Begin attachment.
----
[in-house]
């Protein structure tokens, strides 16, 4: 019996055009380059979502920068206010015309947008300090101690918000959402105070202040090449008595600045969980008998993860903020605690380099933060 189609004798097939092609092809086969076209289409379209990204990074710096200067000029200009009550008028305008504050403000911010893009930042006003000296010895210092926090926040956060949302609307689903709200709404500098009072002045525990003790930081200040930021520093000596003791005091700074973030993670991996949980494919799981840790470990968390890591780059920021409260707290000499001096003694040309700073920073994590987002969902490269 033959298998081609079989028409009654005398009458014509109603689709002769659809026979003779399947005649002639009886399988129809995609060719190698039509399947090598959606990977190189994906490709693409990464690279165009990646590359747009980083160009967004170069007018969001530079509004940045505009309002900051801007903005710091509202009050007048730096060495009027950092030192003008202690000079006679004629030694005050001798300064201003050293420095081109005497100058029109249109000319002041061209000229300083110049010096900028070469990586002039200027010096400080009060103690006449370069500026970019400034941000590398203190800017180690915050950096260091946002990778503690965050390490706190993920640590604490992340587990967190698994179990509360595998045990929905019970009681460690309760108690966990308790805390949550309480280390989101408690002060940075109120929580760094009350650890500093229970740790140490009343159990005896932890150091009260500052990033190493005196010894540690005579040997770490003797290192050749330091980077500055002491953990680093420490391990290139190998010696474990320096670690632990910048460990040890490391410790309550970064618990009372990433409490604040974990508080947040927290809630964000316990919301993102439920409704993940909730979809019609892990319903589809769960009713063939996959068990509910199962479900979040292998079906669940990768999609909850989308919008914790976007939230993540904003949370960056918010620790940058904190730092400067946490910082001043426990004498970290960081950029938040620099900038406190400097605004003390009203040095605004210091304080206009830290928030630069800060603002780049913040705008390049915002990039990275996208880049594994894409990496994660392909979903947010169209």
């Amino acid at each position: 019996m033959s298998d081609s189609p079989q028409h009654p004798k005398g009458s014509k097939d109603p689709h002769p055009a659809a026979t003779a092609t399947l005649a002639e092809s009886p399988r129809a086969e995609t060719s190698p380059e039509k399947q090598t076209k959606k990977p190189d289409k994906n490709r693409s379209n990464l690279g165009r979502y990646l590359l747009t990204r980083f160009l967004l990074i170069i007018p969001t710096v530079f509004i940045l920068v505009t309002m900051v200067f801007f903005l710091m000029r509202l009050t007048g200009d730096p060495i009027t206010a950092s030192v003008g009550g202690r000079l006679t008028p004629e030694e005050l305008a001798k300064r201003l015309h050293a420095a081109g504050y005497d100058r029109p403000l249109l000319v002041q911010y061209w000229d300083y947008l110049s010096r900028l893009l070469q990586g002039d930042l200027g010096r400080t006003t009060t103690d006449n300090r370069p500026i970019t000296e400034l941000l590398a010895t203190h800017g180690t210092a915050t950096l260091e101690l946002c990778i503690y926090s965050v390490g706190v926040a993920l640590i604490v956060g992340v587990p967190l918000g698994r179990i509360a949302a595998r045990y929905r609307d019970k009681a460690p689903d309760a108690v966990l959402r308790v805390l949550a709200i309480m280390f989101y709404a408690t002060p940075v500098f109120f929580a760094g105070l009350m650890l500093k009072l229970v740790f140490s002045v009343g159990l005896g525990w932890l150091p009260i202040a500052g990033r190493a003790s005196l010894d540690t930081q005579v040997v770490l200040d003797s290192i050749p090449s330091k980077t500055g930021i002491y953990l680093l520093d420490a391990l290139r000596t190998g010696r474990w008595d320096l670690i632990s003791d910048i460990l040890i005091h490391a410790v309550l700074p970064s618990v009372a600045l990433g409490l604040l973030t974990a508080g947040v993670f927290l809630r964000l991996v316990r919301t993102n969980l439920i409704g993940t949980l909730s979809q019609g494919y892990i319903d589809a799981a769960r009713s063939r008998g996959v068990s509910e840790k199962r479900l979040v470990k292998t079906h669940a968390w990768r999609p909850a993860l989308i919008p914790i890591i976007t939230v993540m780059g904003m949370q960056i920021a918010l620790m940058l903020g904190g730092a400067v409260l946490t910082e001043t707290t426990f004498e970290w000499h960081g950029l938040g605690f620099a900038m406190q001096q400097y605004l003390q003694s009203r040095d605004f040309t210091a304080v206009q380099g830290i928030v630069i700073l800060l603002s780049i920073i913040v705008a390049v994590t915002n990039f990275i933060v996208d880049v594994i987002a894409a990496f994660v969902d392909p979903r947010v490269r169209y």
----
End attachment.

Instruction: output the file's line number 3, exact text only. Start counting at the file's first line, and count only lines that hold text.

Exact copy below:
């Amino acid at each position: 019996m033959s298998d081609s189609p079989q028409h009654p004798k005398g009458s014509k097939d109603p689709h002769p055009a659809a026979t003779a092609t399947l005649a002639e092809s009886p399988r129809a086969e995609t060719s190698p380059e039509k399947q090598t076209k959606k990977p190189d289409k994906n490709r693409s379209n990464l690279g165009r979502y990646l590359l747009t990204r980083f160009l967004l990074i170069i007018p969001t710096v530079f509004i940045l920068v505009t309002m900051v200067f801007f903005l710091m000029r509202l009050t007048g200009d730096p060495i009027t206010a950092s030192v003008g009550g202690r000079l006679t008028p004629e030694e005050l305008a001798k300064r201003l015309h050293a420095a081109g504050y005497d100058r029109p403000l249109l000319v002041q911010y061209w000229d300083y947008l110049s010096r900028l893009l070469q990586g002039d930042l200027g010096r400080t006003t009060t103690d006449n300090r370069p500026i970019t000296e400034l941000l590398a010895t203190h800017g180690t210092a915050t950096l260091e101690l946002c990778i503690y926090s965050v390490g706190v926040a993920l640590i604490v956060g992340v587990p967190l918000g698994r179990i509360a949302a595998r045990y929905r609307d019970k009681a460690p689903d309760a108690v966990l959402r308790v805390l949550a709200i309480m280390f989101y709404a408690t002060p940075v500098f109120f929580a760094g105070l009350m650890l500093k009072l229970v740790f140490s002045v009343g159990l005896g525990w932890l150091p009260i202040a500052g990033r190493a003790s005196l010894d540690t930081q005579v040997v770490l200040d003797s290192i050749p090449s330091k980077t500055g930021i002491y953990l680093l520093d420490a391990l290139r000596t190998g010696r474990w008595d320096l670690i632990s003791d910048i460990l040890i005091h490391a410790v309550l700074p970064s618990v009372a600045l990433g409490l604040l973030t974990a508080g947040v993670f927290l809630r964000l991996v316990r919301t993102n969980l439920i409704g993940t949980l909730s979809q019609g494919y892990i319903d589809a799981a769960r009713s063939r008998g996959v068990s509910e840790k199962r479900l979040v470990k292998t079906h669940a968390w990768r999609p909850a993860l989308i919008p914790i890591i976007t939230v993540m780059g904003m949370q960056i920021a918010l620790m940058l903020g904190g730092a400067v409260l946490t910082e001043t707290t426990f004498e970290w000499h960081g950029l938040g605690f620099a900038m406190q001096q400097y605004l003390q003694s009203r040095d605004f040309t210091a304080v206009q380099g830290i928030v630069i700073l800060l603002s780049i920073i913040v705008a390049v994590t915002n990039f990275i933060v996208d880049v594994i987002a894409a990496f994660v969902d392909p979903r947010v490269r169209y």